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CHAPTER 9:  Anthropology: The Human Problem

Part One: Stoicism and Christianity

In the study of religion, anthropology refers to an analysis of human nature. Most people who reflect on the human condition sense that something is wrong not just in the world, but within us.  What is wrong is sometimes described as a weakness, sense of alienation,  a tragic flaw, a feeling of unrest and unhappiness. At best the human problem is expressed in anxiety and disquiet:  the life of “quiet desperation” that Thoreau described. At worst the human problem manifests itself in horrible deeds of destruction directed at self, others and the world. The major religious traditions of the world agree that something is wrong within human beings. As one might expect, however, they disagree with what exactly is wrong and what must be done about it. In this unit we will look at four understandings the human problem.


While not strictly a religion, Stoicism certainly had the overtones of religion in the ancient world, and its impact on Western thought and religion were profound.

Starting Point:  According to the stoics, the world is a living organism, ordered according to Logos or Divine Reason. Moreover, this world is unfolding or evolving according to Divine Reason.  Each being has a place and purpose within this greater plan, even though we may not see the plan or purpose
The human problem is ignorance:  Because we don't understand the starting point (above), we fail to discern that we cannot change certain things.  In other words, we remain ignorant of the fact that the Logos is ordering everything that happens. We worry about death, poverty, riches, health, sickness when in fact all these things have a place and purpose within the great plan. 
View of humanity:  The Stoics seem to have a positive view of humanity. Since we have a spark of the divine logos within us, we participate in the Divine. In addition, because we possess divine reason we have the ability to “cure ourselves.”

The Cure: For the stoics, the way to overcome the human dilemma is a two step process.  The first step is to realize that that you cannot change the world.  Consequently, you must attempt to cultivate an  indifference (apatheia) to all those things you cannot change.  The second step is to play the part the you are assigned in life. The great Stoic philosopher Epictetus likened the Stoic’s understanding of the human situation to that of a drama: 

  • Life is a drama
  • People are the actors
  • Divine Reason is the playwright

Happiness is to be found in playing the unique role assigned to us and ignoring all the externals that are beyond your control. The cure to the human problem is to acknowledge this reality and to embrace the role that Nature has given to you.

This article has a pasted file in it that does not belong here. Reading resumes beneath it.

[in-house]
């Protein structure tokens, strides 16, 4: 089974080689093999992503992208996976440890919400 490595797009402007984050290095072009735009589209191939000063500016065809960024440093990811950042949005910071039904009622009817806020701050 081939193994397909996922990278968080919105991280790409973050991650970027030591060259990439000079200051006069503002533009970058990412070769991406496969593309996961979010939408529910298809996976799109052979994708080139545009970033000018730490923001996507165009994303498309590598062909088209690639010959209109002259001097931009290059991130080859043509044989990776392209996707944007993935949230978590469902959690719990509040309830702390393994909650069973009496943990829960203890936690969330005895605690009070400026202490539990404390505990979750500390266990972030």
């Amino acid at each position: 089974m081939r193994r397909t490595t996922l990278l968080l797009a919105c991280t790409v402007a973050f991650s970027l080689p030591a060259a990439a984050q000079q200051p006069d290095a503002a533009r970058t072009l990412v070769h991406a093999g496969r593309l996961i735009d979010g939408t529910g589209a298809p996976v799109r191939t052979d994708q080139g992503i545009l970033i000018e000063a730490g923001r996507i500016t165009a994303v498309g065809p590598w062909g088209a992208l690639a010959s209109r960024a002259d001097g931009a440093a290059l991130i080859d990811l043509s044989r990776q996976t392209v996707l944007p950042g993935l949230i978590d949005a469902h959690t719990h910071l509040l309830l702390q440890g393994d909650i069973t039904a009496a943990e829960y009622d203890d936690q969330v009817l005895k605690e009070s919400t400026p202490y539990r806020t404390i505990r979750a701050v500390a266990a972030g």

The Staring Point:  The starting point for a Christian consideration of human nature, is the belief that the world and humankind are “fallen.” Humanity was created with the ability to obey or disobey God’s will. We chose the path of disobedience and in so doing corrupted or wounded our nature which was created in the image of God and was originally “good.”

The Human Problem is that human nature is wounded or corrupt. Roman Catholic theology teaches that our nature is “wounded” so that we are susceptible to sin or disobedience; however, humans can choose not to sin.  Protestant theology followed the early theologian Saint Augustine who believed that human nature has lost the freedom of will: it can only choose disobedience to God’s will. Sin is a prideful selfishness that is like a disease. It is so pervasive that it can be described as original sin: prideful selfishness is an inevitable human defect from which no one is immune.

View of humanity:  If one follows Augustinian theology, the assessment of human nature is very negative. Human beings could only choose to sin, but were incapable of choosing not to sin. In Roman Catholic theology, a less negative view of humanity was set forth: human nature was wounded, but our power of reason and free will are not destroyed.

The cure: It takes an act of God to free humanity from sin and its consequences. Since according to Augustine, humans can only choose to sin, they cannot really choose to free themselves from sin. Thus, it requires “God’s grace, freely bestowed” to “redeem and liberate the self from sin.”